The pace of bank mergers and acquisitions during the past several years is enough to leave anyone a bit dizzy. In 2020, there were 111 deals and 2021 nearly doubled that with 210.
As you can imagine, when a bank merger happens, like in any industry, there’s often some unsettling in staffing as a result. We experienced this as we moved into Kansas City in 2016.
However, as a bank with more than 30 years of experience working with businesses and investors, we often benefit when other banks merge, including on the human resources side, as we have more opportunities to hire great talent. In late 2021, we were pleased that Bryan Swanson, Senior Vice President – Director of Commercial Banking, joined us after spending 20 years through two mergers at a different bank.
Bryan recently shared why he decided to join First Business Bank, his career path to his current position, and what he hopes to accomplish at First Business Bank in our Southeast Wisconsin market.
Prioritizing Culture & Teamwork Environment
“After more than 20 years working for a $1B+ institution that worked hard to understand and service its clients, two mergers later, after two years the culture of the organization had fundamentally changed,” Bryan said. “I took my time and talked with many banks. Ultimately, I chose First Business Bank because I believe the culture best aligns with my values and the way I like to treat clients and coworkers.”
In his discussions with First Business Bank, Bryan said he was impressed with the teamwork that was evident even before working here.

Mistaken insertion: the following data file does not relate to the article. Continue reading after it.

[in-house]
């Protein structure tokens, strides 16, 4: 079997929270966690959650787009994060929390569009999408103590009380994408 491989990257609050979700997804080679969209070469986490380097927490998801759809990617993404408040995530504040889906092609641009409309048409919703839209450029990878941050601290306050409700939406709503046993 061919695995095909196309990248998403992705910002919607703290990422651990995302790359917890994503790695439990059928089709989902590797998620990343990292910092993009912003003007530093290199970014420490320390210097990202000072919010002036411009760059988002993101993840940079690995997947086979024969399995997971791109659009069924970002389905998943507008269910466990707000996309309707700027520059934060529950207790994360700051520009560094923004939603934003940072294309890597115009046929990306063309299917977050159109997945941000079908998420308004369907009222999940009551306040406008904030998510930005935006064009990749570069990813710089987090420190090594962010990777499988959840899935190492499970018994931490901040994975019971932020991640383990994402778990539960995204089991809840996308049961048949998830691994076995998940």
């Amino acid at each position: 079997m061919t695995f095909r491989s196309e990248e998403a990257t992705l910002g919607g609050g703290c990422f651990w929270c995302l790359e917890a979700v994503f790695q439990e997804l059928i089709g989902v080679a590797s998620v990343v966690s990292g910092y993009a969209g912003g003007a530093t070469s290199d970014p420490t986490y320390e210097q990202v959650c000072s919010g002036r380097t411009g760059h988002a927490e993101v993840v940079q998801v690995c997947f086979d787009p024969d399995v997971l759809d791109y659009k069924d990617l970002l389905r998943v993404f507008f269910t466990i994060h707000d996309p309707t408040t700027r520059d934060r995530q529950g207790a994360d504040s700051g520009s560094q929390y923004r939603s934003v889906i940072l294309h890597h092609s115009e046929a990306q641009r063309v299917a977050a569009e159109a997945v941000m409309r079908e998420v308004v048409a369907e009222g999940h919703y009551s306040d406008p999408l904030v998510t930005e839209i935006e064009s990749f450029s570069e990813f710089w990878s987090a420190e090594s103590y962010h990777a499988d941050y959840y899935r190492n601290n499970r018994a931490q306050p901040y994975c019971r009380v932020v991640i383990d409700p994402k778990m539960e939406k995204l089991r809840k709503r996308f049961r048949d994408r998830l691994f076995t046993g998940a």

“To date, everyone (and I mean everyone), has a work-together attitude,” he said. “Every job comes with expectations and pressure, but the culture of working together to work forward is a breath of fresh air. I worked for a company I believed in and had to leave when I lost that experience. First Business Bank has a value proposition for our clients that I believe in, and as long as that is maintained, I’ll remain motivated to stay.”
Building a Career in Banking
Bryan didn’t always intend to go into banking. After finishing his master’s degree in business administration from Iowa State, he secured a position with Strong Funds in investment management. After a few years, he was deciding between two opportunities: one working an overnight desk for an investment firm or as a senior credit analyst for a bank.
“After making the decision with my wife that an overnight job wasn’t a fit for our schedules, banking found me,” Bryan said. “I spent four years in credit, working up to a credit officer role until I pursued an opportunity to transition to a commercial banker role. I served in that role until 2014 when I was provided the opportunity to lead the bank’s commercial sales strategy, which included a focus on increasing overall interest margin and non-interest income for the bank. Then in 2019, the first merger hit, followed by a second two years later. And now I’m at First Business Bank.”
As Director of Commercial Banking, serving the Southeast Wisconsin market, Bryan likes his player/coach position, working together alongside other bankers and mentoring them.
“I lead the Commercial & Industrial team as a player/coach,” he said. “I enjoy partnering with bankers in advancing opportunities, conveying our value proposition (listening and crafting tailored solutions to meet clients’ needs all while providing a white-glove service level), closing deals, and coaching the team to continue to develop individual strengths.”
Advice for Early Career Bankers
Throughout his 20 years of experience, Bryan has learned about the conditions that foster success.
“Surround yourself with people you enjoy working with and work to have fun in the work you do,” he said. “Ask for what you’re looking for and be your own greatest advocate. Develop a plan and be prepared to do what is necessary to accomplish that plan. And never let your philosophy be ‘the end justifies the means.’ ”
Outside of his career, Bryan enjoys vacationing with his wife and children to warm weather destinations, ski resorts, and U.S. National Parks. They have visited 53 of the 63 National Parks and hope to visit and hike the rest of them before their oldest graduates from college.